Pseudo-Hippolytus & Martianus on Isopsephy


1 Introduction

Isopsephy – also called gematria – is a method of esoteric interpretation that originated from the Greek alphabet’s double use as letters and numbers, as follows:

Α (A) = 1
Β (B) = 2
Γ (G) = 3
Δ (D) = 4
Ε (E) = 5
Ϝ (–) = 6
Ζ (Z) = 7
Η (Ē) = 8
Θ (Th) = 9

Ι (I) = 10
Κ (K) = 20
Λ (L) = 30
Μ (M) = 40
Ν (N) = 50
Ξ (X) = 60
Ο (O) = 70
Π (P) = 80
Ϙ (–) = 90

Ρ (R) = 100
Σ (S) = 200
Τ (T) = 300
Υ (Y) = 400
Φ (Ph) = 500
Χ (Ch) = 600
Ψ (Ps) = 700
Ω (Ō) = 800
Ϡ (–) = 900

Using these equivalences, it is possible to read names as numbers, making it possible to compare or identify words on a non-semantic basis. Perhaps most famously, the Iranian god Mithras (if spelled Μείθρας) and Abrasax (Ἀβρασάξ), an angel or deity of magic and heterodox Christianity, both equal to 365, as the Church Father Jerome notes: “Basilides […] calls the all-powerful God by the monstrous name Abraxas, and says that, according to the Greek letters, this also contains the number of annual course in the solar sphere, which the the gentiles (ethnici), under the same number but of different letters, call Mithras.” (On Amos 3.9–10).

The method – or a method, at any rate, one more complicated than simply counting up the numeric values – is laid out especially clearly in Pseudo-Hippolytus’ Refutation of All Heresies. Interestingly, it is there applied not to esoteric subjects like strange gods, nor to the purposes of quotidian life, but to the characters of the Iliad. Whoever Pseudo-Hippolytus’ source was – whom the Christian Pseudo-Hippolytus is only quoting to demonstrate the paganism and falsehood of his opponents –, they were concerned to show that the still novel method of isopsephy had a role to play in explaining the central piece of Greek literature, and testing ground of all exegetical methods: the Homeric epics.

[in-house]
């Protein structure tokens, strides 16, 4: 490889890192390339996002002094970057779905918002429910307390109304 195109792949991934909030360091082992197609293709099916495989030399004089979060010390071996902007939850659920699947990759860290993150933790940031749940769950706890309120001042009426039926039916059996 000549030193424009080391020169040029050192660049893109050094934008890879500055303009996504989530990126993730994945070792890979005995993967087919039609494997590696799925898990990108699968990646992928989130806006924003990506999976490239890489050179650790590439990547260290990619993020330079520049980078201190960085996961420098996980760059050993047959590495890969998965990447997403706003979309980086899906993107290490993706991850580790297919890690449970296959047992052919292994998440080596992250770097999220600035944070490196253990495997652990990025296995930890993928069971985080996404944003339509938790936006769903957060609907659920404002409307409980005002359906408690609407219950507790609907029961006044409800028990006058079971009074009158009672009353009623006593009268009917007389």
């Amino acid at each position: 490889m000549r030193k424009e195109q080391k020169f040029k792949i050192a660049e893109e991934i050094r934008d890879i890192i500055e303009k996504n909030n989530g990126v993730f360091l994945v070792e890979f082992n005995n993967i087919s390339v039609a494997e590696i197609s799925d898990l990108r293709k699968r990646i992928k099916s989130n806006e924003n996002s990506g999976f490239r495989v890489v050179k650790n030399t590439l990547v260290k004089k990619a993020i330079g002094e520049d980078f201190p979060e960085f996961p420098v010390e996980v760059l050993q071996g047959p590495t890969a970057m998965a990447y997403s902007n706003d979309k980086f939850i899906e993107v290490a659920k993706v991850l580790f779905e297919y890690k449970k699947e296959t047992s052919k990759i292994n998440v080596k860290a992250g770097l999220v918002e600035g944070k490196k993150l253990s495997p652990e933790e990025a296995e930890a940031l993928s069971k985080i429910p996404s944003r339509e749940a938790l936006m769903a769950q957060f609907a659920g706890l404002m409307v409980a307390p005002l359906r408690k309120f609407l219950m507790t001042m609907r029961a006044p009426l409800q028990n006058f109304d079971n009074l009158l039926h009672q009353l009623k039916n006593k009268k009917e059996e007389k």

In the Wedding of Philology and Mercury by Martianus Capella, we see a use of isopsephy that is both quotidian and esoteric, as well as highly literary. In the narrative, the god Mercury wishes to marry the woman Philologia, but although she has long desired him, she is at first apprehensive, and calculates their numbers to divine whether the marriage would be beneficial. She uses the true (Egyptian) name of the god, Thōÿth (Θωύθ), and the Greek spelling of her own name (Φιλολογία), and computes them as 3 and 4, respectively, adding up to 7, which she judges as auspicious.

2 Translation of Pseudo-Hippolytus, Refutation of All Heresies 4.14


3 Translation of Martianus Capella, Wedding of Philology and Mercury 2.101–109